Connect with us

Hi, what are you looking for?

CleanTechnica
Swedish scientist say they have found a way to make iron molecules perform as well as catalysts made from rare elements like ruthenium and iridium. If so, producing hydrogen and methanol may become far less expensive.

Clean Power

Scientists In Sweden Say Iron Could Replace Noble Metals As Catalyst, Reducing Costs

Swedish scientist say they have found a way to make iron molecules perform as well as catalysts made from rare elements like ruthenium and iridium. If so, producing hydrogen and methanol may become far less expensive.

A catalyst promotes a chemical reaction without being changed by it. Most conventional cars and trucks today use catalytic converters to break down exhaust emissions like carbon dioxide. Catalysts are used to split water into its component parts, yielding hydrogen as a byproduct, and for making methanol, an important feed stock for many forms of plastic, from carbon dioxide. The problem with many catalysts is they require significant amounts of rare metals such as ruthenium, osmium, and iridium. Known as “noble metals,” they are expensive to mine and refine in commercially useful quantities.

iron molecule as catalyst

Optimized iron molecule. Credit: Nils Rosemann

In a report published in the journal Science on November 29, scientists at Lund University, in collaboration with researchers at Uppsala University and the University of Copenhagen, report they have created new molecules based on iron, which is cheap and abundant, that can perform the same catalytic functions as the noble metals at significantly reduced cost.

“Our results now show that by using advanced molecule design, it is possible to replace the rare metals with iron, which is common in the Earth’s crust and therefore cheap,” says Chemistry Professor Kenneth Wärnmark of Lund University. “The good result depends on the fact that we have optimized the molecular structure around the iron atom,” explains his colleague Petter Persson.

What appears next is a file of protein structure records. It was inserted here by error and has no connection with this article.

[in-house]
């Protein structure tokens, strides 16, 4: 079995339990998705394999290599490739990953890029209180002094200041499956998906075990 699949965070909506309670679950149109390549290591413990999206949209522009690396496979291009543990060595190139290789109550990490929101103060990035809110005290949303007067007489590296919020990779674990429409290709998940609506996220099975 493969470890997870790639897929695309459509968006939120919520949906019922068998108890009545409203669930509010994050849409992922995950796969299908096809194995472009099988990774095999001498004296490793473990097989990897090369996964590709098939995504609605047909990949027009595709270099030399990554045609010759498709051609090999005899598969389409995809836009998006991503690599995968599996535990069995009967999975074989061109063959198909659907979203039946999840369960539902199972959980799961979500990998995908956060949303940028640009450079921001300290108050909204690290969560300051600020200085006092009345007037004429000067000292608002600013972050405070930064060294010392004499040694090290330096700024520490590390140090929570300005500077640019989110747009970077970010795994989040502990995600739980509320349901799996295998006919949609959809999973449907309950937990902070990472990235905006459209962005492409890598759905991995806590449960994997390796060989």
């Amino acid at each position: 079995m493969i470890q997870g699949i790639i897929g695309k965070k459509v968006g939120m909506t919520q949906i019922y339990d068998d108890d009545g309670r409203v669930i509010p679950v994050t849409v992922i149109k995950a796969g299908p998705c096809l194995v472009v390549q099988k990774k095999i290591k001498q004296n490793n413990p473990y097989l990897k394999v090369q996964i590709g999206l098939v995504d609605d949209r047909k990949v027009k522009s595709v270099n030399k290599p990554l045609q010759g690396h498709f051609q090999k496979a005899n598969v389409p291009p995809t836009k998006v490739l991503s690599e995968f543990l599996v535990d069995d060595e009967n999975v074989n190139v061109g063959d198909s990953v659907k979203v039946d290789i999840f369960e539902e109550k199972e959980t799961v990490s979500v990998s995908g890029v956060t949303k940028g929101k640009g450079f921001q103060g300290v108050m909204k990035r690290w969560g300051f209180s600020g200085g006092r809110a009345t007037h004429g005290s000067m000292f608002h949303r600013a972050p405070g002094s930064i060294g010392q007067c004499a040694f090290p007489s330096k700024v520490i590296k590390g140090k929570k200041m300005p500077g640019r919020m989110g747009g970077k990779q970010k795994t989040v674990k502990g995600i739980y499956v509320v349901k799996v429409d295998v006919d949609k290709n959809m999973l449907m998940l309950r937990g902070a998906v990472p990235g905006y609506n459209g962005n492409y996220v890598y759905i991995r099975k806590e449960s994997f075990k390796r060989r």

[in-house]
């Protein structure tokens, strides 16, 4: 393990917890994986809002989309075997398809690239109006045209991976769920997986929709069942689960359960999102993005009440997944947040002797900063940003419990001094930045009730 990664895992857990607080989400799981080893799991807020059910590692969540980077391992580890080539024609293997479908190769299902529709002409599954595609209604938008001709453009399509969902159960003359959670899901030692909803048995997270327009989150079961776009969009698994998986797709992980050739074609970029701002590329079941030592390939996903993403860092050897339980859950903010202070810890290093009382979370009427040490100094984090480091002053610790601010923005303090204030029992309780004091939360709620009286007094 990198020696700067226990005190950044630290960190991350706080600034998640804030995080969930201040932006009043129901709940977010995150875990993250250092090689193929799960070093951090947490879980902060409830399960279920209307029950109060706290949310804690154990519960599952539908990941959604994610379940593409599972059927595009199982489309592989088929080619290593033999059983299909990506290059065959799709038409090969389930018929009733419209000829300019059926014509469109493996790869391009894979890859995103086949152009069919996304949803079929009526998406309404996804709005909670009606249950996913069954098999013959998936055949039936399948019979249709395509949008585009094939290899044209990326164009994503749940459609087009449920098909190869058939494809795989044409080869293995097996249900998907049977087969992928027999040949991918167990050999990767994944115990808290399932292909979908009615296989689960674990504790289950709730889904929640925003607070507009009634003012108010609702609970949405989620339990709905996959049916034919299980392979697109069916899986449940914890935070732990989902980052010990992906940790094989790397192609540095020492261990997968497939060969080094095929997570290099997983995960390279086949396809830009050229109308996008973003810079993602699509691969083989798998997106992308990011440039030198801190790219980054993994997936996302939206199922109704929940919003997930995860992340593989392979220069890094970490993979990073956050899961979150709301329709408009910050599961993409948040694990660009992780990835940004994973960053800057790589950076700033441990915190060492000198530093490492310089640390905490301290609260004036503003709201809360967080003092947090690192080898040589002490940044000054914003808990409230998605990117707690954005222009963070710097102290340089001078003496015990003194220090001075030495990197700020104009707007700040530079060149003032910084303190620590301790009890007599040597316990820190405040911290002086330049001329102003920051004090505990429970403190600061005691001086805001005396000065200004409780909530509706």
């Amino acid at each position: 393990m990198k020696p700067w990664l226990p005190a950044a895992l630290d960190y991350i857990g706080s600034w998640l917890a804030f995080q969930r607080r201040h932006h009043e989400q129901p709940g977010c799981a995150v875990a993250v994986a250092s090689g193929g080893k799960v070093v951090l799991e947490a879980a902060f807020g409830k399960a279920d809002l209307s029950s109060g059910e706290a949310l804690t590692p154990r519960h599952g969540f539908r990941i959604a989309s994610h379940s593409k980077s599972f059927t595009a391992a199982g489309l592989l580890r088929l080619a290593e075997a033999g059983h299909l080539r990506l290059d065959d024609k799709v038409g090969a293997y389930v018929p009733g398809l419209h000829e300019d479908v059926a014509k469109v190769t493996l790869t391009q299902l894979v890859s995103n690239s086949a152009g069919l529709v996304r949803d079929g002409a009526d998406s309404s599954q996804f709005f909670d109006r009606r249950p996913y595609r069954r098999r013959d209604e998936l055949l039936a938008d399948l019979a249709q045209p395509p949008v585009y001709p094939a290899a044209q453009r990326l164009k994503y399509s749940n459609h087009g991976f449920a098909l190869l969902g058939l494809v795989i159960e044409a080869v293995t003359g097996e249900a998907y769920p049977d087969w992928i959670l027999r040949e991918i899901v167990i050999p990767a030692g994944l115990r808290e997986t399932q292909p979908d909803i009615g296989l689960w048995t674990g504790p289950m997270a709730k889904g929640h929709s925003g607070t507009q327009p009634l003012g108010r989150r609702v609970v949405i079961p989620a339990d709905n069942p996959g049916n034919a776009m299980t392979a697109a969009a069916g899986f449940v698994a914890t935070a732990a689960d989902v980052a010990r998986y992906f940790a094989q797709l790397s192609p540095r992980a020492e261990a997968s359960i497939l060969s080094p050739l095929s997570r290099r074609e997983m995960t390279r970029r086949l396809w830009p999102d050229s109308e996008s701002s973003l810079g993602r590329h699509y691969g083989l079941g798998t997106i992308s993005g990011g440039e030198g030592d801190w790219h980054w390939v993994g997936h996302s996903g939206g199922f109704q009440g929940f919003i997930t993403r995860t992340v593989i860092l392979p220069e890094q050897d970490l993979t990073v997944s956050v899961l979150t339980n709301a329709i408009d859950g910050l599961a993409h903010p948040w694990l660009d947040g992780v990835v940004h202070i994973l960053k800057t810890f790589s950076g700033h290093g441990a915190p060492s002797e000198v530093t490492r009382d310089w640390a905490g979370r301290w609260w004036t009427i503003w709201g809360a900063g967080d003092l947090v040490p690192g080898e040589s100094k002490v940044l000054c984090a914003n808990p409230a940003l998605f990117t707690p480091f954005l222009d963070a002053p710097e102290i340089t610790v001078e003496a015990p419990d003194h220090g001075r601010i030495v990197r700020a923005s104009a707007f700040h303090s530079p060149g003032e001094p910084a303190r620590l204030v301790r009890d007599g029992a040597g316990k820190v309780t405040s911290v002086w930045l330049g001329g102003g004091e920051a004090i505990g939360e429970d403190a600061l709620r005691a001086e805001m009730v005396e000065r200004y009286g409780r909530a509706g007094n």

According to Science Daily, the optimized iron molecule could be used in new types of photocatalysts for the production of solar fuel — either as hydrogen through water splitting or as methanol from carbon dioxide. The new research may also lead to another application for iron molecules —  light emitting diodes. The light created so far is faint, but when LEDs were first invented, people scoffed at the pitifully small amount of light they produced. No one is scoffing today.

Scientists see the world in different terms than most people. They know basic research requires a lot of time to yield favorable results. “We believed it would take at least ten years,” says Kenneth Wärnmark. He and his team are delighted it took half that time.

Cheaper catalysts could be a boon to quest to provide plastics not sourced from petroleum and hydrogen for transportation applications that do not lend themselves to battery electric solutions, such as ocean-going cargo ships and long range airplanes. Any advances that can turn carbon dioxide into useful products or lower the amount of emissions entering the atmosphere are welcome news to us all.


Appreciate CleanTechnica’s originality? Consider becoming a CleanTechnica Member, Supporter, Technician, or Ambassador — or a patron on Patreon.
 
 
Have a tip for CleanTechnica, want to advertise, or want to suggest a guest for our CleanTech Talk podcast? Contact us here.
Written By

Steve writes about the interface between technology and sustainability from his homes in Florida and Connecticut or anywhere else the Singularity may lead him. You can follow him on Twitter but not on any social media platforms run by evil overlords like Facebook.

Comments

#1 most loved electric vehicle, solar energy, and battery news & analysis site in the world.

 

Support our work today!

Advertisement

Power CleanTechnica: $3/Month

Tesla News Solar News EV News Data Reports

Advertisement

EV Sales Charts, Graphs, & Stats

Advertisement

Our Electric Car Driver Report

30 Electric Car Benefits

Tesla Model 3 Video

Renewable Energy 101 In Depth

solar power facts

Tesla News

EV Reviews

Home Efficiency

You May Also Like

Green Economy

Today, the Commission presents an Action Plan on Critical Raw Materials, the 2020 List of Critical Raw Materials and a foresight study on critical raw materials for strategic technologies...

Clean Power

How much do you know about outdoor solar lighting systems, which use solar cells and which convert sunlight into electricity?

Climate Change

Your home uses more electricity and gas than you think it should, and that drives you nuts because you know it's contributing to global...

Science

Researchers have discovered two new ways to make polluted water safe for human consumption that are simple and low cost. Clean water will be...

Copyright © 2021 CleanTechnica. The content produced by this site is for entertainment purposes only. Opinions and comments published on this site may not be sanctioned by and do not necessarily represent the views of CleanTechnica, its owners, sponsors, affiliates, or subsidiaries.